Malaria, Plastic Waste, and Sarna Adivasi Dharam (DTE 16-31 December 2020) (Download PDF)

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Malaria

India՚s Worst Malaria
  • Malkangiri is one of the most backward districts in the country. According to the 2011 Census, it has a population of over 0.61 million, of which 57.8 % people belong to tribal communities. Over 61 % of the population lives below the poverty line. The district՚s IMR of 50 per 1,000 is higher than Odisha՚s 41 and India՚s 32. Many experts cite malaria as one of the contributors to high IMR, along with malnutrition.
  • Reasons: hilly areas, stagnated water, high humid temperature, and an annual rainfall of 1,700 mm
  • In 2016, over 27,000 cases were recorded in the district
  • Durgama Anchalare Malaria Nirakarana (DAMAN) — meaning malaria control in inaccessible areas — in Malkangiri, Koraput, Nabarangpur, Rayagada, Kalahandi, Nuapada, Kandhamal and Gajapati districts. The programme aimed for mass malaria screening, treatment of positive cases, mosquito control measures, intensified surveillance and health awareness activities.
  • Medicated mosquito nets called LLINs (long-lasting insecticidal nets) to the people.
  • Regular meetings organized by Gaon Kalyan Samitis (village welfare committees) alerts to put up nets, DDT spraying, extensive RDT (rapid diagnostic test) and bush cutting have become the new normal.

Plastic Waste

Plastic Waste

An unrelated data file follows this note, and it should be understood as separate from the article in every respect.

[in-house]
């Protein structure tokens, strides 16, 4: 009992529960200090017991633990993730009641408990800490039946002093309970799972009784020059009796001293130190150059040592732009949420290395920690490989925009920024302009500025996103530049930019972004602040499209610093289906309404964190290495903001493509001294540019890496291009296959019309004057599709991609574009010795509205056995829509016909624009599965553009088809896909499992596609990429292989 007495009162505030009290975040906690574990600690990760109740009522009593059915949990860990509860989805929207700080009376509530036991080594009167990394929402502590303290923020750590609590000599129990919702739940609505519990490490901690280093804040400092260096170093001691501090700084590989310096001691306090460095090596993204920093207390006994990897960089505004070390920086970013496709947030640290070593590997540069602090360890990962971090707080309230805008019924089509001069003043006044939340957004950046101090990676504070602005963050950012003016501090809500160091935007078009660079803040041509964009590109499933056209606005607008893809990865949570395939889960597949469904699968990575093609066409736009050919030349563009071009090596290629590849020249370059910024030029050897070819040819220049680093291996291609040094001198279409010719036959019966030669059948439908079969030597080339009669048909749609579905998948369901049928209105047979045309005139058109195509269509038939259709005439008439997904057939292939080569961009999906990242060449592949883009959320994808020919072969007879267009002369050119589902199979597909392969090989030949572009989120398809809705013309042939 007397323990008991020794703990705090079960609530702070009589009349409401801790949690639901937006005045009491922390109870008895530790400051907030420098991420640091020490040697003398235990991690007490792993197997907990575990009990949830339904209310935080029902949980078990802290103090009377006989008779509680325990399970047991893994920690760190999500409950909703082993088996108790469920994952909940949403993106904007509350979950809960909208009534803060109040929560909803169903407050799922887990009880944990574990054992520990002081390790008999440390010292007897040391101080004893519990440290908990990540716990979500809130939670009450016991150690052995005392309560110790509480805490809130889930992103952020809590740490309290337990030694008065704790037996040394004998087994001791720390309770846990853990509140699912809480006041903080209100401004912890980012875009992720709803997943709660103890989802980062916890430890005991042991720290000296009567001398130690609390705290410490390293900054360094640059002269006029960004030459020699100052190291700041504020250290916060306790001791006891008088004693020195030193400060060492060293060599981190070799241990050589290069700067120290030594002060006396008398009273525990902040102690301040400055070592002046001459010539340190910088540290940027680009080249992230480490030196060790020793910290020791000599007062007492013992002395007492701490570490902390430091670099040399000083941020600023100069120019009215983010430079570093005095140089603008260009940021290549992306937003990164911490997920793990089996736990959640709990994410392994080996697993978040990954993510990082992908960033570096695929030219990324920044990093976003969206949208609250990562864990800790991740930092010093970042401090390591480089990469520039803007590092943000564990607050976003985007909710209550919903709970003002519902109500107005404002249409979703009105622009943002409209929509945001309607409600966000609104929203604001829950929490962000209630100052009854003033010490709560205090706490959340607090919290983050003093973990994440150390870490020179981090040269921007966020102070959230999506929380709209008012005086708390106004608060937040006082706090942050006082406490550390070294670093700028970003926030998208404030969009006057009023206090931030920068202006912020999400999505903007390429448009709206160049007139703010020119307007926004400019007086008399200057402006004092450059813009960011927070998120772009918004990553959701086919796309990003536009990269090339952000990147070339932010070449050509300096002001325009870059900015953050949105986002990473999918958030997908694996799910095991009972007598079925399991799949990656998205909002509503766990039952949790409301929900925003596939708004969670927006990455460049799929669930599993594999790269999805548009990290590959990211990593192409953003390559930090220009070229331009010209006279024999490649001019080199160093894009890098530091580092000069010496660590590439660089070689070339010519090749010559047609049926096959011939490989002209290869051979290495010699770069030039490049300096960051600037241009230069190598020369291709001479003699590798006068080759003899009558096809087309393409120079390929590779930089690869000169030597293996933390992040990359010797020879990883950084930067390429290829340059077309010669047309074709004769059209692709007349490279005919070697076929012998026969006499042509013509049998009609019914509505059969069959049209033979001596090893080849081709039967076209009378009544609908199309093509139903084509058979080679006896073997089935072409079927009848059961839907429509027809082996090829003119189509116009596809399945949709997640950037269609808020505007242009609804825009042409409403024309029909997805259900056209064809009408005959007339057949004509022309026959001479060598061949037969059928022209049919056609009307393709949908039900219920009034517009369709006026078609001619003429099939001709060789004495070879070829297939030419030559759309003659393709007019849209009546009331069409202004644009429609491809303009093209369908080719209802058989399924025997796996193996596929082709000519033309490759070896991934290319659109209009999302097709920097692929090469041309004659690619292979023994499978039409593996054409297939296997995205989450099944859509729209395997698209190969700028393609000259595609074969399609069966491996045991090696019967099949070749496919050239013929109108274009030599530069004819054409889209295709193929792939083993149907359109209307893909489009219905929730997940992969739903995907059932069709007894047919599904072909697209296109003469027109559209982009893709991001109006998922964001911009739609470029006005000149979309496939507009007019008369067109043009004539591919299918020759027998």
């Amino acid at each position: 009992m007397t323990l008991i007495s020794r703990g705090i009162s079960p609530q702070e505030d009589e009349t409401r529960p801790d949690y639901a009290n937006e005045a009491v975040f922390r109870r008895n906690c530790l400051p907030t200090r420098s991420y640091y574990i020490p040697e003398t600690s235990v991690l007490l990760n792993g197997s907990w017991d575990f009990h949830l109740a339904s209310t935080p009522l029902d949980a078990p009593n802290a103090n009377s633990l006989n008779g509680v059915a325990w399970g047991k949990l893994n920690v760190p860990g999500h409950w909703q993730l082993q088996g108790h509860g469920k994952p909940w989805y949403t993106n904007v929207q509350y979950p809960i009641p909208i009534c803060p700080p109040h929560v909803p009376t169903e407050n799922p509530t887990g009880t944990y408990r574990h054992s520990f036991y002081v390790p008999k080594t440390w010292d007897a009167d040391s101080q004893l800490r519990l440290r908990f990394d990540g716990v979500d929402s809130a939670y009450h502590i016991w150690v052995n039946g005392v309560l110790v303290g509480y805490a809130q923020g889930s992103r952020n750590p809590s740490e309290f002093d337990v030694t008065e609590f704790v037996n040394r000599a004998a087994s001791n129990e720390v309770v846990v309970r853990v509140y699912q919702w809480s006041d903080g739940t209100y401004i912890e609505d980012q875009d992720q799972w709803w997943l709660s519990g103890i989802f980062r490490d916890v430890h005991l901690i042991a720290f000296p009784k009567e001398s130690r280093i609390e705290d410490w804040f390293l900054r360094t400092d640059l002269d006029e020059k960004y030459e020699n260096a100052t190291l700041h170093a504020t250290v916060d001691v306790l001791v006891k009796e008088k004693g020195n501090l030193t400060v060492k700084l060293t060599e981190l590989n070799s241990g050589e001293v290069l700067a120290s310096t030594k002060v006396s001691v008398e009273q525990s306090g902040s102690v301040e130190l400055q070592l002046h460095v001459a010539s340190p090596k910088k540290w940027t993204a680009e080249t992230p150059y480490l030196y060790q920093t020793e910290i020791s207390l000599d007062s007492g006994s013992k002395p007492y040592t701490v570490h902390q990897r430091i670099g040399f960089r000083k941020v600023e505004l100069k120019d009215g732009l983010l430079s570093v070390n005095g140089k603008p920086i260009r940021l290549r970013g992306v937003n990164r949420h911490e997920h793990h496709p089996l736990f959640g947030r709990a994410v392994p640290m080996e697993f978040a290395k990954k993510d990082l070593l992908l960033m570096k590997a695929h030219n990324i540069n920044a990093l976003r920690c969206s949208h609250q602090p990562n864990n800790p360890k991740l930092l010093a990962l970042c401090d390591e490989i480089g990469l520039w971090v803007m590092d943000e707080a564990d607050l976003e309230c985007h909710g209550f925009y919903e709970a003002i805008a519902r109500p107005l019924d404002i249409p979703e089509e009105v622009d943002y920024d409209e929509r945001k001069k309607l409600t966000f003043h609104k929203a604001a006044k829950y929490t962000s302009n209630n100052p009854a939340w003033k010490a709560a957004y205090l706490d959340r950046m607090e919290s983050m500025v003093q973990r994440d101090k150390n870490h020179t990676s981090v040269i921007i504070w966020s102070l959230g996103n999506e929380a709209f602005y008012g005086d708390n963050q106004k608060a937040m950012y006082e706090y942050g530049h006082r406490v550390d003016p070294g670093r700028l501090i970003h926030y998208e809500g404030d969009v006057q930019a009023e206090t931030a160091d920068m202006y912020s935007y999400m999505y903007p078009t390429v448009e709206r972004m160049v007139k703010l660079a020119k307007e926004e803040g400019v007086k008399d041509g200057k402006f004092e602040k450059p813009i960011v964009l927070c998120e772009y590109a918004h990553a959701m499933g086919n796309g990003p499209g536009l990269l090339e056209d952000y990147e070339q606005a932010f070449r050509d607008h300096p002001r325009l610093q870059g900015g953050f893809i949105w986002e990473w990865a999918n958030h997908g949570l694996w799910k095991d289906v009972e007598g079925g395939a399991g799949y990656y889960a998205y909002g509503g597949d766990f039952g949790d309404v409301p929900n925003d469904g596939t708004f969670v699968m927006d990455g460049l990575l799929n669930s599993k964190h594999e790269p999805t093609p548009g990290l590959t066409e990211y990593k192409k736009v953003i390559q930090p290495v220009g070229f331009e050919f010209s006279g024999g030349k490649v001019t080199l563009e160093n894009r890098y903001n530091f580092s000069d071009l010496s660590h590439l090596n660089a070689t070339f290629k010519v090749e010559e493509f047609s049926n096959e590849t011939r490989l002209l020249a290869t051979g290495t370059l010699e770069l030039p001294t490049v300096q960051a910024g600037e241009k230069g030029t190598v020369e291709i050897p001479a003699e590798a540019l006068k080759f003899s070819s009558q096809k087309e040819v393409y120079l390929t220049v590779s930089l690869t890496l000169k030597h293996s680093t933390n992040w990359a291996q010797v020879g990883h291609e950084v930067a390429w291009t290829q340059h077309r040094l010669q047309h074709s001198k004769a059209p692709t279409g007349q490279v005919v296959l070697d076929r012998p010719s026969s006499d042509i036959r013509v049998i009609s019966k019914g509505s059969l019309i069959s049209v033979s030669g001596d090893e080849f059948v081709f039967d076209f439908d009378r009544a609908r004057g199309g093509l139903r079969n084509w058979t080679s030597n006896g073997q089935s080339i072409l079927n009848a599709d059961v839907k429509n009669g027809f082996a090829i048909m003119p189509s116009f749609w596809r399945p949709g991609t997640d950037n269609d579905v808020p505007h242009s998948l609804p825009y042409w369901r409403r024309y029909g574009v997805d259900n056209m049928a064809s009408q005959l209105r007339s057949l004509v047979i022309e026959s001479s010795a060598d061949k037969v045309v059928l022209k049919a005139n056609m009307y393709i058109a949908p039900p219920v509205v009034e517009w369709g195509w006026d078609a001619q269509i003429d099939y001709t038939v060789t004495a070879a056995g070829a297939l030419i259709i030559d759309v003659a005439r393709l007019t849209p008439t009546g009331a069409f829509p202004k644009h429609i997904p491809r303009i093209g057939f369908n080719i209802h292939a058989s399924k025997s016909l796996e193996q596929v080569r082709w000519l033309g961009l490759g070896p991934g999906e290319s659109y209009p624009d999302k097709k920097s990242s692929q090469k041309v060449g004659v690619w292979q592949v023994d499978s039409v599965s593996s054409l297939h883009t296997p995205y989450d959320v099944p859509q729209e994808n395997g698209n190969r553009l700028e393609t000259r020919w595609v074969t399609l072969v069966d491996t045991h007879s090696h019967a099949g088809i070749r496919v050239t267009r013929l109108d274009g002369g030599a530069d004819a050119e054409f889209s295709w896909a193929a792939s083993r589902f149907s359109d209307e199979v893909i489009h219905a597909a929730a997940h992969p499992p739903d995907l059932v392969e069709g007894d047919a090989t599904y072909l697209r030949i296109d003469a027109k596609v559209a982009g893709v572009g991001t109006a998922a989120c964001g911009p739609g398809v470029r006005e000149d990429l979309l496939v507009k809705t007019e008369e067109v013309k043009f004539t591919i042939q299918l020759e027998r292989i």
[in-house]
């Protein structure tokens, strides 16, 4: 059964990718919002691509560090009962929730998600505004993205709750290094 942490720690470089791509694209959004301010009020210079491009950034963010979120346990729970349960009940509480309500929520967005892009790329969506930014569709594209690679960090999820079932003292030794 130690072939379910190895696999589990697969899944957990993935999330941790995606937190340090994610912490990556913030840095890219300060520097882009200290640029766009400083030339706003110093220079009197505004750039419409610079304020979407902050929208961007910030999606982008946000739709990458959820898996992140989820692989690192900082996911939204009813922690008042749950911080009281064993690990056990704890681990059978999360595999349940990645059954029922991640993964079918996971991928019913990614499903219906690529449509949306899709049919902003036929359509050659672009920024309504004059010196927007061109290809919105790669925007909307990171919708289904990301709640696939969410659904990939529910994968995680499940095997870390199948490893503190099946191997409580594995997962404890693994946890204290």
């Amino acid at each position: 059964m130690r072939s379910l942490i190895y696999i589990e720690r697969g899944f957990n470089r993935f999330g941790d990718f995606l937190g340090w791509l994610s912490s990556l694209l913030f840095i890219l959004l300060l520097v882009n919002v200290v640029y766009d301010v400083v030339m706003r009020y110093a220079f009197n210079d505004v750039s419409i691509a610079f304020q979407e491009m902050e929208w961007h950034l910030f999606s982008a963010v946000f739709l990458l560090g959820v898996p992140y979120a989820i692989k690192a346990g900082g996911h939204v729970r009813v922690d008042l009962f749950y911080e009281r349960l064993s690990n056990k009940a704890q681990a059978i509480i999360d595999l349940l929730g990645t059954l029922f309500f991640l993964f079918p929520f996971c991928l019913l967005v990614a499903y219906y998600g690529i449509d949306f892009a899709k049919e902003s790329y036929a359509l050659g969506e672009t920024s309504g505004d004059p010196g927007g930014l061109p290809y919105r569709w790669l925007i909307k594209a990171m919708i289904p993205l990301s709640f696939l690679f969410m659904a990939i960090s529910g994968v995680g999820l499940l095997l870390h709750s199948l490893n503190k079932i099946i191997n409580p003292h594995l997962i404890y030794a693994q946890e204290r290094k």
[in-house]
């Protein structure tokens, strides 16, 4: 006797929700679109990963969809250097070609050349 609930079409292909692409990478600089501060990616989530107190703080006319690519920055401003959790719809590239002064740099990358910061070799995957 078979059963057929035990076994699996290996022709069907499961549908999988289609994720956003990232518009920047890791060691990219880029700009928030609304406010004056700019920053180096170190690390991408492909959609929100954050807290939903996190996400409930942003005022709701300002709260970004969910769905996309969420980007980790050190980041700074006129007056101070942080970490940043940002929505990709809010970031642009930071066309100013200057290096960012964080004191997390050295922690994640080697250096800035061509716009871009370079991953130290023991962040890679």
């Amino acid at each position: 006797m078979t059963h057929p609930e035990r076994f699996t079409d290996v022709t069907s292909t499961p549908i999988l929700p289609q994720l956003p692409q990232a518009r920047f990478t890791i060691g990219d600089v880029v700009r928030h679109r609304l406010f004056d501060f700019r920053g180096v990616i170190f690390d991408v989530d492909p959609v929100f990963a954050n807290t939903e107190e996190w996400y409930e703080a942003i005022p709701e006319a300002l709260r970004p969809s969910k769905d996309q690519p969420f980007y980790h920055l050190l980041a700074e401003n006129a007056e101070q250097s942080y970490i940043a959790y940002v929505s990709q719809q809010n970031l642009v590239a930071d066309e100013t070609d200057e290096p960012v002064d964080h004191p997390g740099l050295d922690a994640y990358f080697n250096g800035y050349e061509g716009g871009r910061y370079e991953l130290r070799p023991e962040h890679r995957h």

• There is no mention of shortage of waste pickers to collect personal protective equipment (PPE) and mixed waste discarded by households containing hazardous biowaste — used masks, gloves and other cleaning materials being used by people at home.
  • In India, however, waste workers are not provided with any type of PPE by civic authorities or contractors. Many waste workers have not even received their wages for the past few months. However, since there is no grievance redressal system available to them
  • Conventional disposable sanitary/pads are 90 % plastic. The upper layer, commonly referred to as the “fabric” upper layer, is a plastic woven sheet. Each sanitary pad contains equivalent of nearly four plastic bags (about 2 g of non-biodegradable plastic) . It is estimated that sanitary napkins and diapers take between 500 - 800 years to break down or degrade. On an average, a woman uses 10,000 sanitary pads during her reproductive age.
  • A lacuna in the SWM Rules, 2016, categorizes sanitary waste as domestic hazardous waste, and not biomedical waste, which means that such items can be discarded along with household waste. Sanitary waste such as pads and diapers contain human blood and body fluids.

Sarna Adivasi Dharam

  • Jharkhand asking for separate religion code for the tribal population in the upcoming Census 2021.
  • Followers of “Sarna” are usually nature worshippers.
  • At present, under the census, there are codes for only six religions: Hinduism, Islam, Christianity, Sikhism, Buddhism and Jainism.
  • A tribal resident must identify himself or herself as one of these or as “others,” but cannot specify his/her religion as a different one.
  • In census surveys during 1871 - 1951, there was a separate category for tribal population. But later this was dropped
  • In 2016, the Union government decided that the Scheduled Tribes can be recorded under any of the six religions recognized by the census
  • Scheduled Tribes communities can be divided into three categories — those who have adopted Christianity; those who have converted to Hinduism; and those who do not identify as either of these, but are recorded as Hindus in the census.

- Published/Last Modified on: April 13, 2021

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